Ucluelet First Nation President Les Doiron believes the RCMP is failing Hitacu.
“We have a serious problem with illegal transportation and selling of alcohol and drugs to our community. Lives are being lost and the community is in crisis,” Doiron said through a statement demanding immediate action from the federal government.
“We require additional officers now at the Ucluelet RCMP detachment, the high tourist season is fast approaching and our community requires action now,”
The Nation is one of five Maa-nulth Treaty First Nations. Roughly 250 of its members live in Hitacu, which is located across the bay from Ucluelet and falls under the Ucluelet RCMP’s jurisdiction.
In July, 2017, the Nation announced a new Community Tripartite Agreement had been struck with the federal government and RCMP that would bring an increased policing presence to Hitacu with a new office set up so that a police officer could be in the community consistently.
Doiron said the RCMP cannot fulfill that agreement because there are not enough local police to cover the area and called on Canada’s Minister of Public Safety Ralph Goodale to better protect First Nation communities by ensuring Community Tripartite Agreements are adequately funded.
“The local RCMP detachment does not have the manpower to live up to the Community Tripartite Agreement. The agreement states that the community should have a RCMP officer in our community for 90 per cent of [that officer’s] time,” Doiron said. “We honour our word in our Agreements and the other party is treating this Agreement as if it is not worth the paper that it is written on.”
Doiron told the Westerly News that he has repeatedly voiced his frustration over the absence of police in Hitacu and does not believe his concerns have been respected by the RCMP.
“I’ve been beating this thing like a drum for a long time. There’s a lineup of people I’ve been talking to over two years and I’m still no further ahead with the safety and trying to protect our citizens and our people in our Nation…We have virtually nothing as far as safety goes for our people,” he said. “We’re under the understanding that 90 per cent of an officer’s time was going to be in our community…It’s not happening. Period. We do not have anybody policing in our community on a regular basis.”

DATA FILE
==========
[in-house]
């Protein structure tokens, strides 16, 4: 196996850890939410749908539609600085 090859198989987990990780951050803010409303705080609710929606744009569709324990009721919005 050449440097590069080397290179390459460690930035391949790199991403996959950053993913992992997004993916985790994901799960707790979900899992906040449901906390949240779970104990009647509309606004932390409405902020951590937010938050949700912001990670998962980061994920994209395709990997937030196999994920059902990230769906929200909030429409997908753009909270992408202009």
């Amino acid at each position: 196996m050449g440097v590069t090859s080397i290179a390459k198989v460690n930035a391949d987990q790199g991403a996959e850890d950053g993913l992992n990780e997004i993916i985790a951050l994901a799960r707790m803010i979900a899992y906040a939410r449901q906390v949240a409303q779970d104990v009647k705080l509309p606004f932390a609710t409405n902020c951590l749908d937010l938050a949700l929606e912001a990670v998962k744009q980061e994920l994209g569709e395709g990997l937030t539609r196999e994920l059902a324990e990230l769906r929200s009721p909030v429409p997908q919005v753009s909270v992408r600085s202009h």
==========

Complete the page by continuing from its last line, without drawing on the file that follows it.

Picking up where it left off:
He said he is meeting with RCMP officials in Port Alberni on Friday and planned to ask why the police officers that serve Hitacu are all based in Ucluelet.
“Having an RCMP member in our community for at least two to six hours a day would be incredible. It really would,” he said.
The two communities are a roughly 20-minute drive away from each other and Doiron wondered what the difference in capacity would be between an officer based in Hitacu having to drive to a situation in Ucluelet and an officer based in Ucluelet driving to a situation in Hitacu.
“The only difference that I see is that we’re an Indian community,” he said.
He added that, outside of emergency response capability, he wants to see the same community policing presence at public events in Hitacu that Ucluelet receives.
“I want our people, our youth and our citizens, to have that relationship with our RCMP,” he said. “Developing that relationship from the daycare right to the elders at community events and all the rest of it. They need to participate and be part of those functions so our people have that safety feeling. Build the rapport.”
Ucluelet RCMP detachment commander Sgt. Steve Mancini declined to comment on the situation in detail, but suggested the citizens of Hitacu are receiving the same level of policing as the people of Ucluelet.
The Westerly News has reached out to Minister of Public Safety Ralph Goodale’s office for a response to Doiron’s concerns.